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Drawing Abroad

This article was published under my former name, Brooke Carlson.
Self-published Exhibition Catalogue

“A kinesthetic practice of traction – attraction, extraction, protraction – drawing is born from an outward gesture linking inner impulses and thoughts to the other through the touching of a surface with repeated graphic marks and lines.”1

The immediacy that drawing allows for mark making and repetition becomes an important aspect of the process of the interaction between the hand, the surface and the drawing material. Exploring the ways in which artists embrace the diversity of the discipline, Drawing Abroad investigates the meaning of drawing. What it means to make a mark. A mark in a particular way, in a particular time. It becomes a form of marking space and time, thus leaving marks and traces of the artist’s existence.

Repetitive and meditative mark making houses the drawing practice of Seoul based Korean artist, Paul Lee. Meditation is embraced in Lee’s works through the act of repetitively drawing circles. The reoccurring motif of this geometrical abstract shape becomes for Lee a symbolism of the universe and existence. Drawing for Lee is essentially drawing time. Lee captures a movement through the tension created by the monochrome circles as their placement interrupts the coloured circles. Lee states,

I am drawing time. These drawings are alive, there is constant movement in them, it is contained, but not suppressed.

For London based, German artist Hanna ten Doornkaat, mark making is the process to investigate the meaning of drawing. Doornkaat challenges this with a play of limitations and rules for manipulating the control in which the process takes place. Line is explored through constant repetition. The drill is used as a tool to interrupt the relationship between the hand and the drawing material, as the grid is used for imposing order into this chaos and creating structure in which experimentation can unfold.

Brisbane artist, Miles Hall embraces the immediacy of drawing for exploring the tactility of the medium, its interaction with the surface and the dialogue of the process. An immediacy in which gesture, line and tone intercept within the surface as traces of the artist’s experience. This drawing process displays an intuitive, intimate interaction with the drawing medium. Hall repetitively experiments with the medium in a way that feels challenged – in a pursue to explore as many possibilities of the mark that can be made. It is in this process that determines the final outcome of the work. In describing his recent drawings Hall expresses,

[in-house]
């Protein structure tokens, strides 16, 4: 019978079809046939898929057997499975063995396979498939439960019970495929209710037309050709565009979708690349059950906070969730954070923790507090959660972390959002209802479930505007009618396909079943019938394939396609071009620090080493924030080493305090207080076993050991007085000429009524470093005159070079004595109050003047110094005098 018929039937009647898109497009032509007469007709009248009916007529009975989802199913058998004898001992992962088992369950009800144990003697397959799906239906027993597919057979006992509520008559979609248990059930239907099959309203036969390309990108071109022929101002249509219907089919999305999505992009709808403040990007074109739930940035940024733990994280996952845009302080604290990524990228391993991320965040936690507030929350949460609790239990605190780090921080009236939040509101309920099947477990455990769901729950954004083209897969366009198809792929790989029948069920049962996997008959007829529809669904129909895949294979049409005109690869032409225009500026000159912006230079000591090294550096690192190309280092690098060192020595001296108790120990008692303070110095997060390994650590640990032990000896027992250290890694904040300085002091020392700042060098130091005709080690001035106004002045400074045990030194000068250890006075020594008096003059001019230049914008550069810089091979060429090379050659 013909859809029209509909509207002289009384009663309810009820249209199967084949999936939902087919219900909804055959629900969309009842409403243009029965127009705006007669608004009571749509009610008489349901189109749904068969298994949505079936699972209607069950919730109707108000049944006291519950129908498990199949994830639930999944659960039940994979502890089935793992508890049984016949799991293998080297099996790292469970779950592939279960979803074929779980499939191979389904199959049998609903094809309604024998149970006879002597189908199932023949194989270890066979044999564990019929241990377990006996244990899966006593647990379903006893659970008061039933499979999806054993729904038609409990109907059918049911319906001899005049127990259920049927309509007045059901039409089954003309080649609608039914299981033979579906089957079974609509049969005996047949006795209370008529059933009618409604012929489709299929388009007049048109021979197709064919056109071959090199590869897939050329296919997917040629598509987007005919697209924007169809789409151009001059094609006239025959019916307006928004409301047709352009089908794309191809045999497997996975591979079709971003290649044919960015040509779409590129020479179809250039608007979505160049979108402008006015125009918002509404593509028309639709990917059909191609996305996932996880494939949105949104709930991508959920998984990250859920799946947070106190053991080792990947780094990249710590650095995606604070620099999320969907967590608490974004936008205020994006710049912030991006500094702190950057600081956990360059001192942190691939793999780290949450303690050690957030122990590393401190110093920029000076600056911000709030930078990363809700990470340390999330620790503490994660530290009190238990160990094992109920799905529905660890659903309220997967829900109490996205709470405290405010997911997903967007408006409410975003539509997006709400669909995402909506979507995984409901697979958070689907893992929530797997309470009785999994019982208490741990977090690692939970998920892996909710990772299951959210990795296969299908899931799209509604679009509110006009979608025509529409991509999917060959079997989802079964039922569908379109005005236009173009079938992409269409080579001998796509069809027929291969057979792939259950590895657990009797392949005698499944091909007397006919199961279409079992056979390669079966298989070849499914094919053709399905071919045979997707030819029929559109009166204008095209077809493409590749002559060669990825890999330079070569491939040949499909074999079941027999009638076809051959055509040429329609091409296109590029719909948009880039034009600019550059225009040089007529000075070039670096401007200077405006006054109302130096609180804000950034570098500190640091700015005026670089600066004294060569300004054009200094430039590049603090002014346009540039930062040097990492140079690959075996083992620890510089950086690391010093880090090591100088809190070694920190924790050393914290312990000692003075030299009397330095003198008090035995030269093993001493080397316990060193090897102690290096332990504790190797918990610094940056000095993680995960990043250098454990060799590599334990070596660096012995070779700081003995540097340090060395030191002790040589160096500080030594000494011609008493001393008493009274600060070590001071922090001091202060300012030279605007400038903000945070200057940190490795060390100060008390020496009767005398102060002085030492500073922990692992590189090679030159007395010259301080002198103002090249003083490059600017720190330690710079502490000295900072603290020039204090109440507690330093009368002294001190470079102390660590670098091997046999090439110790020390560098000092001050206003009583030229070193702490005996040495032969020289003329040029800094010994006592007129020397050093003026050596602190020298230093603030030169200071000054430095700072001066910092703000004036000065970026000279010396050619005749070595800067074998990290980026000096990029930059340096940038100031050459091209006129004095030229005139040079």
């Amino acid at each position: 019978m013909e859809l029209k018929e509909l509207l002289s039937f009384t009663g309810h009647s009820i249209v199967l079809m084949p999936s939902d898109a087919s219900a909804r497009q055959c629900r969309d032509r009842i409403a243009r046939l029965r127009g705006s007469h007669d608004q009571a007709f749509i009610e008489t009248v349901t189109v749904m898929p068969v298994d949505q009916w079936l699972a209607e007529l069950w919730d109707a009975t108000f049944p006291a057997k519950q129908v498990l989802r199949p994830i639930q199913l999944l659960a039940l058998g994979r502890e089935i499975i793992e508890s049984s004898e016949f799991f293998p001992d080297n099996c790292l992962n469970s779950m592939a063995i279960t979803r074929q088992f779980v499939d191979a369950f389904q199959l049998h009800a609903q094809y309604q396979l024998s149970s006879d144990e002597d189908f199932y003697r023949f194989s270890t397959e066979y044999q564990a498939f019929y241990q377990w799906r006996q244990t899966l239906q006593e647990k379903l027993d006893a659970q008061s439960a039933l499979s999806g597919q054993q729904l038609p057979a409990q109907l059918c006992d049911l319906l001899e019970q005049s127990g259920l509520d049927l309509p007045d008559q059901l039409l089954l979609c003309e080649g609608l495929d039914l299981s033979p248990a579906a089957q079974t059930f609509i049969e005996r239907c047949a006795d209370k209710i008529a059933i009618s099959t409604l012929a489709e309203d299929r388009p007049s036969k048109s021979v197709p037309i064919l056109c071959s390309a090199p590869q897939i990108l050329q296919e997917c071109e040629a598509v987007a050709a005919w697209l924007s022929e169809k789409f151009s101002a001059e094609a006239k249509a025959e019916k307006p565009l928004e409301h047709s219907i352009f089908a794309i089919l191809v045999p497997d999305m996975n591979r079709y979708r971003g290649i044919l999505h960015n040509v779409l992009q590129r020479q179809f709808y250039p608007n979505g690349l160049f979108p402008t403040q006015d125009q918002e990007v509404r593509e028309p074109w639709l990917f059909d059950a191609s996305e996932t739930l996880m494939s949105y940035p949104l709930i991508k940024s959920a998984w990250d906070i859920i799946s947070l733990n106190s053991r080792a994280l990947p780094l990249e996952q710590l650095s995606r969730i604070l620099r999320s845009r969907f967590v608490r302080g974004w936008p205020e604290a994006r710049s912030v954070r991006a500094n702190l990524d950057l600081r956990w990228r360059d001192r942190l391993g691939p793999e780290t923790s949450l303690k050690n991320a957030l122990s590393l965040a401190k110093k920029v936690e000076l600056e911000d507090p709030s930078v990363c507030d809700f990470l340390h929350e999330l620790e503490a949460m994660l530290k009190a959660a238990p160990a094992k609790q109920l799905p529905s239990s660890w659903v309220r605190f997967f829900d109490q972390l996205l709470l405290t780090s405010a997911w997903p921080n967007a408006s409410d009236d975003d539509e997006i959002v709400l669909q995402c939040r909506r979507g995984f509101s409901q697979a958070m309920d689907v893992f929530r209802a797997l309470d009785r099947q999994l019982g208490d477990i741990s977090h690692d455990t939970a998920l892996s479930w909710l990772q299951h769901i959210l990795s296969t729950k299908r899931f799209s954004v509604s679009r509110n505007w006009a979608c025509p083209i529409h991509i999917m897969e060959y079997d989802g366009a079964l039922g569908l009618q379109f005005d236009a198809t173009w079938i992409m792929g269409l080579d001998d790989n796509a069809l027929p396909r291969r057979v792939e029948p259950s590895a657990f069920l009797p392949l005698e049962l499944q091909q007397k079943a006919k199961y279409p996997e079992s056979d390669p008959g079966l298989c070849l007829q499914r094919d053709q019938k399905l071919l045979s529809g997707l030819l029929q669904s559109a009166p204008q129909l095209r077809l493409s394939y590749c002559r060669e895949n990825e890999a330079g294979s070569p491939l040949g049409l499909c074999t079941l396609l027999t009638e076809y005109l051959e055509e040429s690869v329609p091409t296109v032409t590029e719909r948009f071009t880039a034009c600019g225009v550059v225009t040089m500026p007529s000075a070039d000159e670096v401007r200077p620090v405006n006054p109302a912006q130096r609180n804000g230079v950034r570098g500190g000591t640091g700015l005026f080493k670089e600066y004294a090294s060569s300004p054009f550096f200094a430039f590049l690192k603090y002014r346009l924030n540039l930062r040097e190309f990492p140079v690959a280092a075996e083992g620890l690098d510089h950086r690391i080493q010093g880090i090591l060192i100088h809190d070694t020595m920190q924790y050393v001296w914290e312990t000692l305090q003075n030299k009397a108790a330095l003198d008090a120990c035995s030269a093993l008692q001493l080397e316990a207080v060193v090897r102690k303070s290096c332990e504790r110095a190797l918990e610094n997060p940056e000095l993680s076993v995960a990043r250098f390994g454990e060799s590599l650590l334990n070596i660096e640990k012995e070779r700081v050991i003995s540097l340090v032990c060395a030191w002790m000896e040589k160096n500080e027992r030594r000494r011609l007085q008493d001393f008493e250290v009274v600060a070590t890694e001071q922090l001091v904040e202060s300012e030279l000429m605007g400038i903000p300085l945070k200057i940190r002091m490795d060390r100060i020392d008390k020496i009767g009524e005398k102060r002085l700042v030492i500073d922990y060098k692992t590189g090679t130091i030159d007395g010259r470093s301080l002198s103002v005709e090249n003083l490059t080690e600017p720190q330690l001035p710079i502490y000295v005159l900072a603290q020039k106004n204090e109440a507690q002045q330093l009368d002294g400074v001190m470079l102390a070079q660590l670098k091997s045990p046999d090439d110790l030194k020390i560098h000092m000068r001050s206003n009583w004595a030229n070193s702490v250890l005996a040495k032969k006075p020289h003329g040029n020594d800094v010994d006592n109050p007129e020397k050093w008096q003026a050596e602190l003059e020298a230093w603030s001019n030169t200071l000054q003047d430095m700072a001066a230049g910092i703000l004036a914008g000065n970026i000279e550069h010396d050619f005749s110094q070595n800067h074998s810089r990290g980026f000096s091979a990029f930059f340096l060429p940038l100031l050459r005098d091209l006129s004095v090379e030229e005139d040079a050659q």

Drawing is tactile and provides an immediate dialogue between materials, touch, movement, force and emotion. Our experience of the chaos of the world is met with the necessary desire to find order and structure, nevertheless the mystery remains.

The drawings of Sydney based artist Jonathan McBurnie exhibit the result of an obsessive and repetitive interaction with paper and ink. These drawings form their being in a manifestation of collaged images sought from a variety of media. Playing with paper upon paper in the initial stages of the drawing process, collages form the preparation for the visual idea. With an immediacy of the nib or brush, ink is put directly to paper, mapping out forms and landscapes through strong yet delicate repetitive line work and mark making.

Sydney based artist Melissa Howe explores drawing as a tool for mapping places and time through a diaristic notion. In this way Howe demonstrates the immediacy of the drawing discipline engaging with the freedom of an artist’s sketchbook – to draw anytime, anywhere. Whilst living in New York City, Howe investigated portraiture as a form of documentation. For Howe,

These drawings signify personal memories of a particular moment, place and time, acting as a visual record of chance encounters with strangers in foreign lands.

Surrealist and Abstract Expressionist techniques of automatic drawing are investigated in my own work. My practice focuses on the performative aspect of automatic drawing through series of charcoal based drawings. Through this performance, repetition, immediacy, mark making and gesture form the process which the drawings are derived from. Their material qualities are reprocessed using silk-screen printing and other remediations, thereby displacing the mark and the artist’s subjective position, with the performative gestural marks of the unconscious approach to drawing.

Drawing Abroad brings together artists from London, Soul, Sydney and Brisbane whose drawing practices investigate the relationship between the hand, the material and the paper. These artists embrace the immediacy and fluidity of the drawing discipline, exploring the language of line and mark making through diverse processes in their approach to drawing. Through Contemporary drawing practices the exhibition demonstrates the drawing medium as a tool for mapping out spaces and marking time whilst engaging with the tactile dialogue between the materials at hand.